COUNSELLING BLOG

Found 4 results for self harm

412 notes

Suggestions for Breaking the Cycle of Self Harm

It’s hard to break free from the cycle of self-harm – but a good place to start is by sharing how you feel with a counsellor or therapist. The following guidelines can help with this:

1. First, it takes a lot of courage to talk about self-harm - so be patient and understanding with yourself, and share in a way that is comfortable for you. For example, if talking face-to-face feels too threatening right now then start by writing your experiences down – in an email, a letter, or a journal you can share. Also, only share with others what you’re ready to share, and only answer questions that you feel you want to answer.

2. Second, bear in mind that it’s often very stressful to talk about something as deeply upsetting as self-harm - so you may feel even worse after sharing in a session. Realise that this is normal, and it doesn’t mean you’re worse. Also, old patterns and habits can be difficult to break – but in time you will feel better, less empty and alone.

3. It is often very helpful to isolate the triggers that lead to the feeling that you want to self-harm. Next, brainstorm better ways of dealing with the pain.

4. For example,

(i)  If you turn to self-harm to express how you feel, experiment with using the following instead:

· Art (painting, drawing, and so on)

· Writing (journaling, song writing, poetry, and so on)

· Writing down your feelings - then destroying the paper

· Listening to music that expresses how feel.

(ii) If you use self-harm to calm and soothe yourself

· Try relaxing in the bath, or wrapping yourself up in a cosy, warm blanket

· Spend time playing with your favourite pet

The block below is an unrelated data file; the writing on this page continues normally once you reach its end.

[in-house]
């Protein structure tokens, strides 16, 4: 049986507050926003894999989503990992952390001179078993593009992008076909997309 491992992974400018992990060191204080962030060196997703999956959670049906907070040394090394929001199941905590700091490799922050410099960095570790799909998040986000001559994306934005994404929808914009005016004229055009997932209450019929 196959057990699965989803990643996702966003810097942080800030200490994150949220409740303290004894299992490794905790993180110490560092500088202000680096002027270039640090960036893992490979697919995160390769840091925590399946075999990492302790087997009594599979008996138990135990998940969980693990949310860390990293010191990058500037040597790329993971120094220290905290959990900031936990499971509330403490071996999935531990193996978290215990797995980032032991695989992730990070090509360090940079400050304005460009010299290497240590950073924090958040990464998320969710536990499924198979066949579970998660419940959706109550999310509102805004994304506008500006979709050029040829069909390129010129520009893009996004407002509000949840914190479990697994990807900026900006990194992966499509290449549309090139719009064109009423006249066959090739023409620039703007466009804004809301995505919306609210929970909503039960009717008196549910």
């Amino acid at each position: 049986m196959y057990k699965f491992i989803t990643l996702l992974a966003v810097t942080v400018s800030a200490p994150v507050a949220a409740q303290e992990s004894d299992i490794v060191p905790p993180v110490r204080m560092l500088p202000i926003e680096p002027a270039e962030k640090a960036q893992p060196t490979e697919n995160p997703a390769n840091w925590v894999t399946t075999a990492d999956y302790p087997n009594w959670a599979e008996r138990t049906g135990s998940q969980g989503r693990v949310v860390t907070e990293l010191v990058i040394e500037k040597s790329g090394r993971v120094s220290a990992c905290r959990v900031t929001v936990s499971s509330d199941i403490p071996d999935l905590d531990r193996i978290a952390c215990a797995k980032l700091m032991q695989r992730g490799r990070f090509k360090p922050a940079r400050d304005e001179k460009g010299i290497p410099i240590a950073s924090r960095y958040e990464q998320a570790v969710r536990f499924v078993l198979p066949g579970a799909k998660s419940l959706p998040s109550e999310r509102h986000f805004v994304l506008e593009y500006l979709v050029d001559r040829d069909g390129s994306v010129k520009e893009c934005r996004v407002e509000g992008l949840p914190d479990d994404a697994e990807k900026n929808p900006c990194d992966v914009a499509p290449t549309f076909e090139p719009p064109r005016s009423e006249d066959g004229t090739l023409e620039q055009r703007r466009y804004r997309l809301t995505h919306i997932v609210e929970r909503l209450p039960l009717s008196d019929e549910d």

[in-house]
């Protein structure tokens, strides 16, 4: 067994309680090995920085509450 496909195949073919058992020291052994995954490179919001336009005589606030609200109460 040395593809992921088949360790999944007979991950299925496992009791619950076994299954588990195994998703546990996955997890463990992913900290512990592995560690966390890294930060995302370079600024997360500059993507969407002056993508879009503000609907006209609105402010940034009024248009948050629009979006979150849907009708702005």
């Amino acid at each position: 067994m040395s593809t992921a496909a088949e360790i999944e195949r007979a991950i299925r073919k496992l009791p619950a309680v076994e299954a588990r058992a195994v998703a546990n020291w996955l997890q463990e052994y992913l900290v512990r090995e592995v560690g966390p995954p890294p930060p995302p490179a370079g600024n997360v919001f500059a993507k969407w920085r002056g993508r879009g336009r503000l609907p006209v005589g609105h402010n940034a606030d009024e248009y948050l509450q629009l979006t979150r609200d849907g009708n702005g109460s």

· Talk to a friend

· Listen to relaxing music

(iii) If you cut because you can’t access your feelings

· Talk to a friend (and maybe try to laugh together)

· Try placing an ice cube on different parts of your body

· Eat something with a strong taste, like a grapefruit or salsa

· Find an online self help chat room, and talk to someone there

(iv) If you use self-harm as a means of releasing tension or anger

· Try some vigorous exercise (such as running, dancing or swimming)

· Punch a cushion or mattress or scream into your pillow

· Rip up magazines or sheets of paper

· If you’re musical, play your instrument (piano, guitar, drums, and so on)

Some possible substitutes to replacing the cutting sensation include:

· Instead of cutting yourself, use a red pen to “mark the spot”

· Try rubbing ice cubes along the area of skin where you would normally cut, or

· Put rubber bands on your arms, wrists or legs and snap them instead of harming yourself.

These are just a few suggestions – and everyone is different – but keep on working and fighting to get free.

Filed under counselling psychology therapy self harm self hatred self help self improvement mental health mental illness inspiration depression online counselling college psychiatry

134 notes